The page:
Donald Trump’s rhetoric and policies have scared foreign tourists away from the U.S., costing $4.6 billion and 40,000 jobs in the process, NBC News is reporting.
Ever since Trump was inaugurated in January 2017, the so-called “Trump Slump” has hurt the U.S. tourism industry. A year later, the numbers are in: a 3.3 percent drop in foreign tourism spending, a 4 percent drop in inbound travel, and $4.6 billion in lost spending, which translates to a loss of 40,000 American jobs.
What’s more, the U.S., once the second-most popular country for foreign tourism (France has held the No. 1 spot for years), is now third, behind Spain.
Adam Sacks, the president of Tourism Economics, said that Donald Trump is essentially scaring away foreign tourists.
“It’s not a reach to say the rhetoric and policies of this administration are affecting sentiment around the world, creating antipathy toward the U.S. and affecting travel behavior.”
Trump’s policies are also having a more direct effect on inbound tourism, says Slate. Thanks to Trump’s “chaotic” Muslim travel bans, would-be visitors from the countries included in the bans have been essentially forbidden from coming to the U.S. Even those not specifically indicated in the travel bans have been leery of coming to the U.S. for fear of being turned away.
At least one American city is trying to turn things around, according to an April 2017 Slate report. Los Angeles unveiled a tourism campaign, “Everyone Is Welcome,” which eschews the traditional tourism commercials. Rather than focusing on sights that might draw tourists — the Hollywood Sign, Disneyland, and so on — the ad celebrates the city’s culture and diversity. It’s a not-so-subtle jab at Trump’s anti-immigrant rhetoric, says Slate.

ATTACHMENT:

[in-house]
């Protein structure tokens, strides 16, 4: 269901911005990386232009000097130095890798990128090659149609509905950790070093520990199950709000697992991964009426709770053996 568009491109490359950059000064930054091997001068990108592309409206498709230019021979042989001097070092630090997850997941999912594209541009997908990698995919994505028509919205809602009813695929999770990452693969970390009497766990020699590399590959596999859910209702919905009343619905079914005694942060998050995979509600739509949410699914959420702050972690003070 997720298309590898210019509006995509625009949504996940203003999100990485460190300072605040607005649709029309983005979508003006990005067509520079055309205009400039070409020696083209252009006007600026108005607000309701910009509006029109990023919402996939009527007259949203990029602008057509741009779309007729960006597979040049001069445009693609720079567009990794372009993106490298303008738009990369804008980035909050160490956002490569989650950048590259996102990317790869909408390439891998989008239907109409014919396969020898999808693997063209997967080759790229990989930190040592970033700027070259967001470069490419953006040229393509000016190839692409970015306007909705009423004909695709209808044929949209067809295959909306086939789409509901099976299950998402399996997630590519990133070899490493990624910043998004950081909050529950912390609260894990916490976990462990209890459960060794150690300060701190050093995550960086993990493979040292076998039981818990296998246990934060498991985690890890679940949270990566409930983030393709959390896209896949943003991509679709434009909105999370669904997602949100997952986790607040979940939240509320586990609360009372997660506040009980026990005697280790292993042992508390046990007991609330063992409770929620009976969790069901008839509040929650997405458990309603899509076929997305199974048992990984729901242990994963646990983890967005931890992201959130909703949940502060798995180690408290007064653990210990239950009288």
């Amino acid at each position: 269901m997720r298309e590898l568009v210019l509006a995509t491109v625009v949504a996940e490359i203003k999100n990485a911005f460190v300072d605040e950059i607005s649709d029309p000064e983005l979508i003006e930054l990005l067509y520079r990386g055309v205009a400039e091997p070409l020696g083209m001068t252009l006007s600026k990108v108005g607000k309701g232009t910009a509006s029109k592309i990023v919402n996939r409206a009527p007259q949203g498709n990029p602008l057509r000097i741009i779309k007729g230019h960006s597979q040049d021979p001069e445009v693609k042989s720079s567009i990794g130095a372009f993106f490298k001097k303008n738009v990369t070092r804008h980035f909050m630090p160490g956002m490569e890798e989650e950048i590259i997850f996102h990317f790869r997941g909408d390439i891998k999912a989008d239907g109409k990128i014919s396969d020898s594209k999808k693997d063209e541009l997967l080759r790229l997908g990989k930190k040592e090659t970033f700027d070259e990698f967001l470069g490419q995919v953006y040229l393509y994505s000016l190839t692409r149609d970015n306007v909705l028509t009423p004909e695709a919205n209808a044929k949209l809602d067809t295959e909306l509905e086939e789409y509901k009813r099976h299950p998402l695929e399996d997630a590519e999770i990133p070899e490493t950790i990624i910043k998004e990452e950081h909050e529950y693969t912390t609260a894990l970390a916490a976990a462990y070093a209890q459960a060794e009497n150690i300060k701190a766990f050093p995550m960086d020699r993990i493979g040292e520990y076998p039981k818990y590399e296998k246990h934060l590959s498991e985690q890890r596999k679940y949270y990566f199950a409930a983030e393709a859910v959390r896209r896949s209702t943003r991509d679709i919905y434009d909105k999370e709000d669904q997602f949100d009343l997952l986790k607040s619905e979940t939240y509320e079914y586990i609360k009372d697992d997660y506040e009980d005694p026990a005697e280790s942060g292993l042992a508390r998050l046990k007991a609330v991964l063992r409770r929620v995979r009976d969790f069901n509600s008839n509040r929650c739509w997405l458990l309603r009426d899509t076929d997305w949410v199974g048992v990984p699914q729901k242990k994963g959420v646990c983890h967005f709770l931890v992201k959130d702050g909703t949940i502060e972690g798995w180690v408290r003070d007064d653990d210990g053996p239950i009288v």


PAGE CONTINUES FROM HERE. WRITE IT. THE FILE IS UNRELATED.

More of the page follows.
The U.S. tourism industry is taking a more at-large approach. Jonathan Grella, executive vice president of public affairs for the U.S. Travel Association, tells the Los Angeles Times that the agency is launching a program, called “Visit US,” designed to draw foreign visitors back to the U.S.
Not all analysts blame Trump’s rhetoric for falling tourism to the U.S. There’s also the matter that the U.S. dollar has been particularly strong recently, according to Reuters, meaning that foreign tourists get less American money to spend when they convert their home currency to greenbacks. That translates to less spending power when they get here, and may keep foreign tourists from coming here in the first place.
About half of all foreign tourists come to the U.S. from Canada and Mexico. Europe, Japan, China, and Brazil account for most of the other half of foreign visitors.